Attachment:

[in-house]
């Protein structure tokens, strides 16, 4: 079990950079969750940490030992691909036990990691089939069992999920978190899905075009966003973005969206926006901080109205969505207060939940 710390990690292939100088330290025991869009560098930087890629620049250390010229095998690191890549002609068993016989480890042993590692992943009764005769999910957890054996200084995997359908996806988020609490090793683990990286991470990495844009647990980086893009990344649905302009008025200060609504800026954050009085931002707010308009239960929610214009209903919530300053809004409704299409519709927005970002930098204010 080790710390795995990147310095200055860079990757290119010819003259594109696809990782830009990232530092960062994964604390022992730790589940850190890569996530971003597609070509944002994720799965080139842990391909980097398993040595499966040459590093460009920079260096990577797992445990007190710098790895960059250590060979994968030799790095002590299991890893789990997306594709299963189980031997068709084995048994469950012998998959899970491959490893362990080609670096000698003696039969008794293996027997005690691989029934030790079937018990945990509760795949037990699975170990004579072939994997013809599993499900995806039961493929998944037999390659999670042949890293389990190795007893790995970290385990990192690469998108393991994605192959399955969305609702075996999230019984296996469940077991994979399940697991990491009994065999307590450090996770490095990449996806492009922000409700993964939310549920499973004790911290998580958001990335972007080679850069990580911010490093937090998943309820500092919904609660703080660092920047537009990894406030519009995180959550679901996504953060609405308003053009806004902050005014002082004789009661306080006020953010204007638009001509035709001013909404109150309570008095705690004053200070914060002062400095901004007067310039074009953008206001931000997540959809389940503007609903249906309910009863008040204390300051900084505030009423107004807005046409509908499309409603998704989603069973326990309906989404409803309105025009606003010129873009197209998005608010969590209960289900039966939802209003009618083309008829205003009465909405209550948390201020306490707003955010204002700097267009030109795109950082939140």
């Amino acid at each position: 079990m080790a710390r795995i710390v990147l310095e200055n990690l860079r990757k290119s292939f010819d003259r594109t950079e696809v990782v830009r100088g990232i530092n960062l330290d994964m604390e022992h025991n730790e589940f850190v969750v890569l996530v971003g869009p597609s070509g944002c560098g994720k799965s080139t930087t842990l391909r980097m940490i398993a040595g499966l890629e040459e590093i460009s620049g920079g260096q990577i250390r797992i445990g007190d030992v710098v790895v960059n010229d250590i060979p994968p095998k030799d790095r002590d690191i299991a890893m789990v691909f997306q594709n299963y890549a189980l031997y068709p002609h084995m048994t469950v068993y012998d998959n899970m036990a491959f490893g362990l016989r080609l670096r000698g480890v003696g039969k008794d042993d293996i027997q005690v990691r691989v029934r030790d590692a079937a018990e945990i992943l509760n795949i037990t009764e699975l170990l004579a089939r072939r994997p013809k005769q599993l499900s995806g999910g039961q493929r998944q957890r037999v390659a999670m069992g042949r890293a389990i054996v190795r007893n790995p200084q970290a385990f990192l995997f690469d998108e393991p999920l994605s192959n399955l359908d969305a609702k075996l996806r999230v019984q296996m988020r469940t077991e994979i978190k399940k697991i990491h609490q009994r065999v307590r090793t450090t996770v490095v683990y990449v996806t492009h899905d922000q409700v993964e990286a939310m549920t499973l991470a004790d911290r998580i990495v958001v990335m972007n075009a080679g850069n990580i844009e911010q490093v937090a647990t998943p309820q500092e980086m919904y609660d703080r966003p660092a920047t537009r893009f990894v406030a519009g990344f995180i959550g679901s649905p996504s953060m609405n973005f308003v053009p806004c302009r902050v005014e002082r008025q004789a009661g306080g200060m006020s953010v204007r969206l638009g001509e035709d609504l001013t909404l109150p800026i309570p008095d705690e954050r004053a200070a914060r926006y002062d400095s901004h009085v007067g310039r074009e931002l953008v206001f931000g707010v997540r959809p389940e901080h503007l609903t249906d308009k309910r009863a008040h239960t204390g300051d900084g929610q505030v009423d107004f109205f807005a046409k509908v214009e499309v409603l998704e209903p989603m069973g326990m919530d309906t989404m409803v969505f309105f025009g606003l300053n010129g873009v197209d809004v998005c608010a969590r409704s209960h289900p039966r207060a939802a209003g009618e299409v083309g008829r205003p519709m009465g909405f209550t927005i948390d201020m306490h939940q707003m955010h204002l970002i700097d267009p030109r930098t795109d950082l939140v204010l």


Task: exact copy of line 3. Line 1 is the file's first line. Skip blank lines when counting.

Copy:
């Amino acid at each position: 079990m080790a710390r795995i710390v990147l310095e200055n990690l860079r990757k290119s292939f010819d003259r594109t950079e696809v990782v830009r100088g990232i530092n960062l330290d994964m604390e022992h025991n730790e589940f850190v969750v890569l996530v971003g869009p597609s070509g944002c560098g994720k799965s080139t930087t842990l391909r980097m940490i398993a040595g499966l890629e040459e590093i460009s620049g920079g260096q990577i250390r797992i445990g007190d030992v710098v790895v960059n010229d250590i060979p994968p095998k030799d790095r002590d690191i299991a890893m789990v691909f997306q594709n299963y890549a189980l031997y068709p002609h084995m048994t469950v068993y012998d998959n899970m036990a491959f490893g362990l016989r080609l670096r000698g480890v003696g039969k008794d042993d293996i027997q005690v990691r691989v029934r030790d590692a079937a018990e945990i992943l509760n795949i037990t009764e699975l170990l004579a089939r072939r994997p013809k005769q599993l499900s995806g999910g039961q493929r998944q957890r037999v390659a999670m069992g042949r890293a389990i054996v190795r007893n790995p200084q970290a385990f990192l995997f690469d998108e393991p999920l994605s192959n399955l359908d969305a609702k075996l996806r999230v019984q296996m988020r469940t077991e994979i978190k399940k697991i990491h609490q009994r065999v307590r090793t450090t996770v490095v683990y990449v996806t492009h899905d922000q409700v993964e990286a939310m549920t499973l991470a004790d911290r998580i990495v958001v990335m972007n075009a080679g850069n990580i844009e911010q490093v937090a647990t998943p309820q500092e980086m919904y609660d703080r966003p660092a920047t537009r893009f990894v406030a519009g990344f995180i959550g679901s649905p996504s953060m609405n973005f308003v053009p806004c302009r902050v005014e002082r008025q004789a009661g306080g200060m006020s953010v204007r969206l638009g001509e035709d609504l001013t909404l109150p800026i309570p008095d705690e954050r004053a200070a914060r926006y002062d400095s901004h009085v007067g310039r074009e931002l953008v206001f931000g707010v997540r959809p389940e901080h503007l609903t249906d308009k309910r009863a008040h239960t204390g300051d900084g929610q505030v009423d107004f109205f807005a046409k509908v214009e499309v409603l998704e209903p989603m069973g326990m919530d309906t989404m409803v969505f309105f025009g606003l300053n010129g873009v197209d809004v998005c608010a969590r409704s209960h289900p039966r207060a939802a209003g009618e299409v083309g008829r205003p519709m009465g909405f209550t927005i948390d201020m306490h939940q707003m955010h204002l970002i700097d267009p030109r930098t795109d950082l939140v204010l």